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Urbanisation From 1801 to 1901

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Urbanisation From 1801 to 1901 Our population has risen greatly in towns over the last century. More people are moving to towns because they want more jobs because the countryside is becoming over-populated. But, because more people are moving into towns, the towns are too becoming over-crowded and the need for food, clothes and shelter are becoming a great demand. Factories have to advertise for more people to help the demand. This endless cycle has been given a name, the 'Multiplier Effect'. Why is the population growing? Well, young people are migrating to towns for money or jobs and over half the population at the current moment are under the age of 23. Most people migrate locally, usually between 10 and 20 miles. Migrants marry earlier and have larger families because due to our child labour system, children as young as five years old can earn a wage. This rapid rise in our population has led to a desperate housing shortage. ...read more.


With demand for housing so high, houses were built on any plot of land which a builder or landlord could buy. There are no gardens and each street has a privy at the end of it. This is causing great sanitation problems as the men whose job it was to clean out the privies very often never did and thus, this is causing our people to have terrible and fatal illnesses such as cholera and tuberculosis. Someone should at least be appointed to watch over the sanitation men and make sure they do their job because during the year, the privies flood and the poor people who live in the cellars of the back-to-back terrace cul-de-sacs have sewage and disgusting water flow into their houses. In some cities builders build tenements of six or seven stories. Bad housing poses many threats to the health of our people. The houses are very damp and infested with mould. Floors are boards over flagstones laid on bare earth. ...read more.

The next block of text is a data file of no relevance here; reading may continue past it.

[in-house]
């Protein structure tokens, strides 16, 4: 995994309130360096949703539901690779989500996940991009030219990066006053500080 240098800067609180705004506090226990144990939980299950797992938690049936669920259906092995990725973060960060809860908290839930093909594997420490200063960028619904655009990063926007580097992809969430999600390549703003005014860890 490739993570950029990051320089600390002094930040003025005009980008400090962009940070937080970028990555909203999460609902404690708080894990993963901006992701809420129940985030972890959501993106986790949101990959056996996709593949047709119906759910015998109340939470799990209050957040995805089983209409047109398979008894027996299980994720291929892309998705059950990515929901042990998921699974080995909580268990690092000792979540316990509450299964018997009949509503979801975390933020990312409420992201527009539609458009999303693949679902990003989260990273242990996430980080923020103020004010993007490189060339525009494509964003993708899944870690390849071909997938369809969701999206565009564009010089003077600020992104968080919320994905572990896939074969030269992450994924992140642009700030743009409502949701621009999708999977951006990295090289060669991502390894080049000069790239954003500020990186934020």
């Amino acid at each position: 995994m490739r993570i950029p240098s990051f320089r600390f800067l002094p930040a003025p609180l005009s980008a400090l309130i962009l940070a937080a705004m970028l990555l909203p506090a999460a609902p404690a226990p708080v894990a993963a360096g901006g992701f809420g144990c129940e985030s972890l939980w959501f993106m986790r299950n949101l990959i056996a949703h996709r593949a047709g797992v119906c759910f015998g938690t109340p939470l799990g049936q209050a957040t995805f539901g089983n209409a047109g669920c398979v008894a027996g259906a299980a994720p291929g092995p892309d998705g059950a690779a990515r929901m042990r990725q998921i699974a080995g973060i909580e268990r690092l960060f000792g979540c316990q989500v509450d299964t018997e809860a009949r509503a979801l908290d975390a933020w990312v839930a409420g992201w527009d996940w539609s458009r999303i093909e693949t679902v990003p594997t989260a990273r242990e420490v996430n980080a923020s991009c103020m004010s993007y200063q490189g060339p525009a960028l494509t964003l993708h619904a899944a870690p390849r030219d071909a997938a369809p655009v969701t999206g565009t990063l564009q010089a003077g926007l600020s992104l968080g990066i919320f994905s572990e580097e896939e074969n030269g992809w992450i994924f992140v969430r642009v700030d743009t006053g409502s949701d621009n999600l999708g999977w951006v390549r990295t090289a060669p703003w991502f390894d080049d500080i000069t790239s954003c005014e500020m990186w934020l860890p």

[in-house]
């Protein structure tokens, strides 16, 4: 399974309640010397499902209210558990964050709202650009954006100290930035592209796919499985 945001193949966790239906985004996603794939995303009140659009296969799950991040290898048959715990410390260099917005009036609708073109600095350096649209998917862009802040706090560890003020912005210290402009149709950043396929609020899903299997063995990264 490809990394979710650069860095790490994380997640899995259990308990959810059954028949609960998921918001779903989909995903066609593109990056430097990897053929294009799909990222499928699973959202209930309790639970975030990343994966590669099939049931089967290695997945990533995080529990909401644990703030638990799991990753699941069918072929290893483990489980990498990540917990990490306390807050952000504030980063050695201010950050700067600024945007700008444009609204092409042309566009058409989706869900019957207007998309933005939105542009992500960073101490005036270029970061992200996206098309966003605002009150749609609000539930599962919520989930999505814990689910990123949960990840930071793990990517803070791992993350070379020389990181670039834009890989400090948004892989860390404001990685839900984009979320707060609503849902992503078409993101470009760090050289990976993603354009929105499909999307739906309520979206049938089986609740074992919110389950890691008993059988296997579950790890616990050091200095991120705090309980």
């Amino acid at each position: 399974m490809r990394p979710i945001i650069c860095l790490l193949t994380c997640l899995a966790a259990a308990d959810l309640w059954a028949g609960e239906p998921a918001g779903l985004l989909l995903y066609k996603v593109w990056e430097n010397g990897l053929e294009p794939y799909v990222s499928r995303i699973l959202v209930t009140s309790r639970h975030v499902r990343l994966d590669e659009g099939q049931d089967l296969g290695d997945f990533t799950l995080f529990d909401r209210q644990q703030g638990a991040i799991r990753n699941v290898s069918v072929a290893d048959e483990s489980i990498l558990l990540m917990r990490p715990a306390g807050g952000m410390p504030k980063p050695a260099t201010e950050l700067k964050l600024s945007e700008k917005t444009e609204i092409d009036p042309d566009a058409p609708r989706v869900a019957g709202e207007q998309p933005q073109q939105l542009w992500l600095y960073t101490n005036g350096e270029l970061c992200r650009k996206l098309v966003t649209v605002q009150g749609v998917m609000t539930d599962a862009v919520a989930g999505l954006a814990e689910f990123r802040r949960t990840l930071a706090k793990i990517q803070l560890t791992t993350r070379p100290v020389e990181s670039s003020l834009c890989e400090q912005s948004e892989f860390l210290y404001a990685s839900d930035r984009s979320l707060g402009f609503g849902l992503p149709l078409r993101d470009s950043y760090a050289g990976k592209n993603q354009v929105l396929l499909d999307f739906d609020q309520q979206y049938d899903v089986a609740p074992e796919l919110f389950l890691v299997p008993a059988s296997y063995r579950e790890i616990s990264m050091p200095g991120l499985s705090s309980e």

Disease spread quickly as families of more than four are crammed into one or two rooms. They share beds or have none at all and despite these conditions they take lodgers in to help pay their rent. And with water in short supply, washing (clothes or bodies) is rarely done and so diseases are carried by body lice or by bacteria's on bodies or in dirty clothing. As well as that, there is no proper system for collecting rubbish and refuse could also spread many infections. The air in towns and cities is becoming increasingly dense due to air pollution. They attract horse-drawn traffic and as a result the streets are filled with horse manure. Thousands of chimneys of forges, workshops, factories and domestic fires belch out smoke all day every day. When there is no breeze, the smog will settle and choke those with weak chests. These problems combined to produce a health disaster. Disease is now associated with living in towns although many diseases have been present since the Middle Ages. Overcrowding and poor sanitation made the disease even more of a problem. ...read more.

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